Eight years in, Loyola stands tall with Davis

Shane Davis took over Loyola as a 23-year-old and, eight years later, has turned the Ramblers into a formidable program. Courtesy Steve Woltmann

CHICAGO -- Shane Davis believed Loyola’s administrators were hoping he would fail when they hired him as the Ramblers men’s volleyball coach at the age of 23.

Davis couldn’t think of any other explanation why they chose him to be one of the youngest Division I coaches in NCAA history. His resume was nearly blank. His only experience was as a three-year captain at Loyola, but Davis understood that wasn’t nearly impressive enough to land him a head job at his age.

“I kept asking myself, ‘Why did they hire me? What was the point?’ ” Davis said. “Men’s volleyball in the Horizon League is non- existent. We have our own conference [Midwestern Intercollegiate Volleyball Association]. I questioned, ‘Did they hire me to fail in terms of trying to get baseball?’ “

Davis used the perceived lack of confidence as motivation. He wasn’t going to let Loyola’s volleyball program crumble under his watch.

Eight years later, the program still stands, and it stands tall. Under Davis, the Ramblers have become a nationally-ranked program that contends for an MIVA championship and a spot in the NCAA Final Four nearly every season.

This year, the Ramblers are 20-7 -- their sixth 20-win season under Davis -- and are ranked No. 12 in the country. They finished second to Ohio State during the MIVA regular season and just advanced to the MIVA tournament semifinals with a win on Saturday.

Loyola hosts Quincy in the semifinals on Wednesday with the winner likely facing top-seeded Ohio State in the championship. The winner of the MIVA tournament advances to the four-team NCAA tournament.

In eight seasons, a lot has changed for Davis and Loyola’s program.

The first two years were rocky, especially off the court. Davis had to learn fast the ins and outs of recruiting, budgets, scheduling, all of the NCAA’s rules and his various administrative duties.

“I didn’t know what to do,” Davis said. “The AD when he hired me said, ‘OK, you know where the desk is.’ So I went up there and sat behind the desk that so many times I had sat on the other side of it talking to the coach.

“The first couple years I didn’t have a full-time assistant or anything like that. The biggest thing was trying to keep my head above water at that point. I put in tons of hours and did everything I could to keep it going and keep it alive.”

On the court was a different story. Davis knew volleyball, and he knew his personnel. Almost all of his players were his teammates from the year before. Having been Loyola’s captain, Davis already had the respect of his players, and they followed his lead as coach.

In Davis’ first season in 2004, Loyola went 20-8 overall and finished second in the MIVA with a 12-4 record. A year later, the Ramblers were 26-3 overall and took first in the MIVA with a 15-1 mark.

By the third season, Davis knew he and the program weren’t going anywhere.

“The more success we had, the more money was coming in, more help generated from the student body, then it started to liven up,” Davis said. “Then the administration was like, ‘Hmm, we could have a niche here.’ ”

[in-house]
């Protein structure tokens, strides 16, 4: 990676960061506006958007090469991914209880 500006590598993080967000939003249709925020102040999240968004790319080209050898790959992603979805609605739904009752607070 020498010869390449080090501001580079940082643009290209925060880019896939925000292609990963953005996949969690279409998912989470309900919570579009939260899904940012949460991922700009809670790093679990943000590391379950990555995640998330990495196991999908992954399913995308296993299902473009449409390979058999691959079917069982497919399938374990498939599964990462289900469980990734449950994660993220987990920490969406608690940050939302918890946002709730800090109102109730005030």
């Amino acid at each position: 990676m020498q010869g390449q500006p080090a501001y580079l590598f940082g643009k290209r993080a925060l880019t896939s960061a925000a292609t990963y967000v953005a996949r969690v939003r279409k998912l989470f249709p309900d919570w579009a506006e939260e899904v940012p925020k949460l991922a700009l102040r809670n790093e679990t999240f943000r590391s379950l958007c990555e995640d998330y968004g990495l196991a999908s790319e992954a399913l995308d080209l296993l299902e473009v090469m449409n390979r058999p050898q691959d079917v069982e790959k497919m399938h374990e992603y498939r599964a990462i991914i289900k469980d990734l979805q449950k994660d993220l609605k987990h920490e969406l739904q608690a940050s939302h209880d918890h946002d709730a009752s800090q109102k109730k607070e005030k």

Davis now has two assistants. His budget has expanded. He is allowed to recruit outside of the Midwest, and he has taken advantage of that with this year’s roster including players from everywhere from Lithuania to California to Pennsylvania.

Davis also has developed as a coach. He can project better what a recruit can be down the line. His in-match strategies have evolved.

He has also toned himself down on the bench. He’s no longer the 23-year-old coach who celebrates a point as if he was a player himself. Davis can still relate to his players, but doesn’t try to be one of them.

“I’ve just heard stories,” Loyola junior outside hitter Mike Bunting said. “It’s funny to hear how emotional he was. He’s now cool, calm and reserved. I hear stories about how he used to have them run up on the track. He’ll still threatens it now, but we never do it.”

What hasn’t changed for Davis is his pursuit of an NCAA tournament spot. The Ramblers have finished first or second in the MIVA’s regular season five times under Davis, but they’ve never won the conference tournament and earned that automatic to the NCAA tournament.

In 2010, Loyola was as close as it’s ever been. The Ramblers built a 2-1 lead on Ohio State in the MIVA tournament championship, but fell to the Buckeyes in five games. Ohio State has won the conference tournament the past three seasons and has already defeated Loyola twice this season.

“I think when it comes down to it, they have more confidence coming in,” Bunting said. “Since I’ve been here, I think we’ve played 10 times, and they’ve beat us nine times. They come in, and they have that confidence. They have that swagger. They expect to beat us.

“The way they walk into our gym and even the way they talk to us before the match despite the way we push them every year, I don’t think they take us serious. That helps us. That’s a pro for us because it puts that chip on our shoulder and makes us to beat them even worse.”

Davis respects Ohio State, but the Buckeyes are standing between him and the program’s next hurdle.

“I’ve always had a saying when I was an athlete here: Always leave a place better than when you found it,” Davis said. “This program hasn’t been to the Final Four. I want to get there.”